Session 9 Invited Speaker
Sanae has studied biology of marine mammals and plankton though her academic career. After completing her PhD on plankton ecology in the Antarctic Sea at Tokyo University of Fisheries, she worked at Japan Agency for Marine-Earth Science and Technology (JAMSTEC), where her research theme has been marine ecosystem response to climate change. She has studied mechanisms of interannual to decadal ecosystem changes in regional to basin scales using historically collected plankton data set, such as the Odate Collection. In 2009, she started taking a part in the North Pacific Continuous Plankton Recorder (CPR) Survey, which has been operated by Sir Alister Hardy Foundation of Ocean Science (SAHFOS) since the early 2000s. She was on secondment at UNEP-World Conservation Monitoring Centre in UK to learn marine science-policy interface for 2016-2019. Back in JAMSTEC, she is currently leading the newly launched Marine Plastics Research Group with a keen interest in citizen science in global ocean observation system.
Session 9 Invited Speaker
Eric Peterson is the president of the Hakai Institute (hakai.org). The Hakai Institute conducts long term ecological research on the coastal margin of British Columbia, Canada, ranging from “icefields to ocean”. Among other avenues of science, the Hakai Institute shares responsibility with Ocean Networks Canada for the Pacific node of the new Canadian Integrated Ocean Observing System (CIOOS), which is part of the Global Ocean Observing System (GOOS). The Hakai Institute has a particular interest in foundation species in the nearshore—kelps and seagrasses—which are candidates for essential biological ocean variables within GOOS.
Session 10 Plenary Invited Speaker
Jun Nishioka is associate Professor of Institute of low temperature science, Hokkaido University, Japan. He got a pHD from Hokkaido University in 2001. His specialty is chemical oceanography. He is interested in Trace metal biogeochemical cycle in the Ocean, Polar oceanography and sea-ice biogeochemistry, Artificial and natural iron fertilization in the Ocean, Controlling mechanisms for primary production in the Ocean, Nutrient dynamics in the Ocean, Ocean mixing and biogeochemical cycle, North Pacific HNLC water formation.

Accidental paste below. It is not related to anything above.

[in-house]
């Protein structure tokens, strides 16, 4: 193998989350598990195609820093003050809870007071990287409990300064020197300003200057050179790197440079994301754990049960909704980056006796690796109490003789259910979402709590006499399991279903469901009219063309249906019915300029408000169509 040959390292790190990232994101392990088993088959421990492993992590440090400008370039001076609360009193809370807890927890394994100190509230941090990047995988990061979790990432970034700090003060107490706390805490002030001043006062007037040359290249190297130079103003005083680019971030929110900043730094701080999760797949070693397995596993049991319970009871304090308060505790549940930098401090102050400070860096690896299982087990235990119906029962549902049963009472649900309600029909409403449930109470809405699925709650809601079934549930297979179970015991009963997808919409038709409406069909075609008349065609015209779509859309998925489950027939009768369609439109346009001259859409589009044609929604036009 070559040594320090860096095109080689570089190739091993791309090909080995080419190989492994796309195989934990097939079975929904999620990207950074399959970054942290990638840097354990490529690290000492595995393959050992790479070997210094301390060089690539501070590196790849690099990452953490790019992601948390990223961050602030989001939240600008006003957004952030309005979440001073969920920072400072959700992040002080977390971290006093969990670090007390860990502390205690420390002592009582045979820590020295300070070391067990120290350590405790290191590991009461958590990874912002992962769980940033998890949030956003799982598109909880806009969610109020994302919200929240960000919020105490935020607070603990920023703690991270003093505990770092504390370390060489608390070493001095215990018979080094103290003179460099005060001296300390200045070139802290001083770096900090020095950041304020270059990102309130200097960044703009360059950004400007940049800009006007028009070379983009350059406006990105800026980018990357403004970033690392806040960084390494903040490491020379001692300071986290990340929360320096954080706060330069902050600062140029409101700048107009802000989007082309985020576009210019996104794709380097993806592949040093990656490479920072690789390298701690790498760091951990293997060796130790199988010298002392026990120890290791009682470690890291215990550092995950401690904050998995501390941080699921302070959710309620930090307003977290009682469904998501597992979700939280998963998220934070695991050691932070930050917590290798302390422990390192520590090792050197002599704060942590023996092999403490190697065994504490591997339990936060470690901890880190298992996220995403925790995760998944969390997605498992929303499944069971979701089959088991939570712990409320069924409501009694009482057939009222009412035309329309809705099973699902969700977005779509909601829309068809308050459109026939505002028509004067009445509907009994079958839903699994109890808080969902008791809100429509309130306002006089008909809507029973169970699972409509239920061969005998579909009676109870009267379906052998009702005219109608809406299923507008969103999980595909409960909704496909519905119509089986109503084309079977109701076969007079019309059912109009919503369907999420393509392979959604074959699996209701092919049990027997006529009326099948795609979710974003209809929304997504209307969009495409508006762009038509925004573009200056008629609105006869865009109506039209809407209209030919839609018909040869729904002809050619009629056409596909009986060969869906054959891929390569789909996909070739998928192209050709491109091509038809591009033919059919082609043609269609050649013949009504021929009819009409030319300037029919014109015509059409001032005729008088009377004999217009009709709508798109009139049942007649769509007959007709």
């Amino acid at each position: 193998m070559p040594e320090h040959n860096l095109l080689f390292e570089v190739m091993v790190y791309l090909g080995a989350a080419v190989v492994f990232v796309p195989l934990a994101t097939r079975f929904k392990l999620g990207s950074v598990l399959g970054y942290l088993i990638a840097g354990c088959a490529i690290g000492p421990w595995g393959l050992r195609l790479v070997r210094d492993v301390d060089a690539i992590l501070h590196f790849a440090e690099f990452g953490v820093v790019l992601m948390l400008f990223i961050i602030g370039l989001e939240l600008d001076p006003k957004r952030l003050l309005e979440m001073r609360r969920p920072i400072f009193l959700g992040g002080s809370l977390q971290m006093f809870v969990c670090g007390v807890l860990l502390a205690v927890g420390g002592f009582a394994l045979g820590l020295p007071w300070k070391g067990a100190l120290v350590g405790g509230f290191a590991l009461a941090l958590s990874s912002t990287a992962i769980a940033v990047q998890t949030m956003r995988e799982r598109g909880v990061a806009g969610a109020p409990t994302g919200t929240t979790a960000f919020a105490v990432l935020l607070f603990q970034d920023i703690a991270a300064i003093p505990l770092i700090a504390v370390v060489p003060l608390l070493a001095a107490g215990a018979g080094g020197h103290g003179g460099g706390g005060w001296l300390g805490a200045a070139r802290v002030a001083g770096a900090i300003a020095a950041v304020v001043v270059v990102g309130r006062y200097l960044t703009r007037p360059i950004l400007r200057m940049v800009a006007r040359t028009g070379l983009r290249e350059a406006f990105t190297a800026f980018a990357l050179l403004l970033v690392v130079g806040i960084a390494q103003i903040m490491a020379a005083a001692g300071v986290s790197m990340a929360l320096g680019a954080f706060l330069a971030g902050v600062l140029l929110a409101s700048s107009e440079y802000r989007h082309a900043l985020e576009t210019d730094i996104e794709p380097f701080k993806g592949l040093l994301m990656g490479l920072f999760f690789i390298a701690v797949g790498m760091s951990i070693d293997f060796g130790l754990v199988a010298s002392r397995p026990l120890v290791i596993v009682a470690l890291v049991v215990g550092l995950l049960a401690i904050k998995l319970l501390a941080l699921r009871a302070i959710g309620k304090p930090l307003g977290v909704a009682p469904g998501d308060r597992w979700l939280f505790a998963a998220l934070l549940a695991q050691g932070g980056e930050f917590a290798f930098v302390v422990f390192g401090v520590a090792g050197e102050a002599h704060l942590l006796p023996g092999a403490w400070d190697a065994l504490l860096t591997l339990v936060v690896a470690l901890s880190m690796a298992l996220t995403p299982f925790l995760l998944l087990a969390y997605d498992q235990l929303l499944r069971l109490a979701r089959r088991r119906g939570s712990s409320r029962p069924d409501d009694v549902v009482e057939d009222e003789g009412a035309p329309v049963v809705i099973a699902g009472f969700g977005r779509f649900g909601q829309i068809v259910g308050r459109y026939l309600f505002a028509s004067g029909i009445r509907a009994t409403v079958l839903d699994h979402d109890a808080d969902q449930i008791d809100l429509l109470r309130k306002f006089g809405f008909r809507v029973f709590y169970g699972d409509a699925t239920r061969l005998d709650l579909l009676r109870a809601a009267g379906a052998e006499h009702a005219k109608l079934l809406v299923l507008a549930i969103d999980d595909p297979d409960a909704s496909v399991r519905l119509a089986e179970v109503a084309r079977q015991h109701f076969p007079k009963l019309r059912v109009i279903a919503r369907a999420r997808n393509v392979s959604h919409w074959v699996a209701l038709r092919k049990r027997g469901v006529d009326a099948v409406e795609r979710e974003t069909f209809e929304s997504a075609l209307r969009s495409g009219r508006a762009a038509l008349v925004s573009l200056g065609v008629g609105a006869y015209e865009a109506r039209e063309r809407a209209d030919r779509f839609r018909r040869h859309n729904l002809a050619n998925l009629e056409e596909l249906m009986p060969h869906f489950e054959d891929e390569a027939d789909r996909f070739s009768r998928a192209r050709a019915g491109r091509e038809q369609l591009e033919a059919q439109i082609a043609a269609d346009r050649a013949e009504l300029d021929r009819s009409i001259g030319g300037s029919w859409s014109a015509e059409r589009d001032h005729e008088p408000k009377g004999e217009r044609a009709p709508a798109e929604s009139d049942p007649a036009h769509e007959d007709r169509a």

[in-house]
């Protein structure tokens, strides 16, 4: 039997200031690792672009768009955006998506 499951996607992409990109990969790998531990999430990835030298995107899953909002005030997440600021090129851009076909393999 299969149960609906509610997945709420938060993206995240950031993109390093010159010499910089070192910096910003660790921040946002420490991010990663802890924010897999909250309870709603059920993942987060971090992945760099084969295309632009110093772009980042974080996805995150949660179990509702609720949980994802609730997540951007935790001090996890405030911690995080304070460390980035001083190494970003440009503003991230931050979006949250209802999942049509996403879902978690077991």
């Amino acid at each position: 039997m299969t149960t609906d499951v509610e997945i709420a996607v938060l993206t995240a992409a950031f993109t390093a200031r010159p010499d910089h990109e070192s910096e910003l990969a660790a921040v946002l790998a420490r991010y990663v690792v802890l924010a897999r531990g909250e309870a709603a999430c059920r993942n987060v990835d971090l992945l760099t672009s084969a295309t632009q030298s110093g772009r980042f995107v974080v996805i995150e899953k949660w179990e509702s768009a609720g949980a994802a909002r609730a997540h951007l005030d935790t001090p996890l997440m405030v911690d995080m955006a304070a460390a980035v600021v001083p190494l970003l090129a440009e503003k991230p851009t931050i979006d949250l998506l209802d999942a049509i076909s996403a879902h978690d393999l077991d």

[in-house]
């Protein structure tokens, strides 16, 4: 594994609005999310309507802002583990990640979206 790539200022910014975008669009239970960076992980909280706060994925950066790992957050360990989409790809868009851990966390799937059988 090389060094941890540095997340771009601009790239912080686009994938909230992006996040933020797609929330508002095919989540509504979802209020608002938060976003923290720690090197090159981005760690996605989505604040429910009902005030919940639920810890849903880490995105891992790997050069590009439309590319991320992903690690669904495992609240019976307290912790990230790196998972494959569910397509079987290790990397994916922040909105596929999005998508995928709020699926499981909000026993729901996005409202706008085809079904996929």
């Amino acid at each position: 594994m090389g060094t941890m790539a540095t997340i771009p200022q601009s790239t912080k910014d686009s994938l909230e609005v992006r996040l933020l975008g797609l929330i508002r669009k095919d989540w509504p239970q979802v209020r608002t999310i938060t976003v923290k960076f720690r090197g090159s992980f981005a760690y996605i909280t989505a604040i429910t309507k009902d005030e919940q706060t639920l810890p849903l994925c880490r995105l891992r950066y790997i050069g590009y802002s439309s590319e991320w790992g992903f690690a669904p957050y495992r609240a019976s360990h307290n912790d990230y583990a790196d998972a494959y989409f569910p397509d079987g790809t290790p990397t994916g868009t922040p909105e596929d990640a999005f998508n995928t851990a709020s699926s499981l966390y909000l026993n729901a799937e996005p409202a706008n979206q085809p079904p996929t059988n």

Session 11 Invited Speaker
Stephani Zador is a fishery research biologist at NOAA’s Alaska Fisheries Science Center and serves as Deputy Director of the Resource Ecology and Fisheries Management Division. Her research is focused on marine ecosystem indicators and application to fisheries management. She leads efforts to produce ecosystem status reports on the Gulf of Alaska, Aleutian Islands, and eastern Bering Sea ecosystems. She regularly presents ecosystem science to fishery managers to inform the quota-setting process for Alaska groundfish and support ecosystem-based fisheries management. Before NOAA, Stephani worked as a seabird biologist, spending many field seasons in remote locations in Alaska and Antarctica. Her particular interests have long been with applied research, such as studying impacts of traditional glaucous-winged gull egg harvest in Glacier Bay, Alaska, and facilitating uptake of contextual ecosystem information into fisheries management decisions.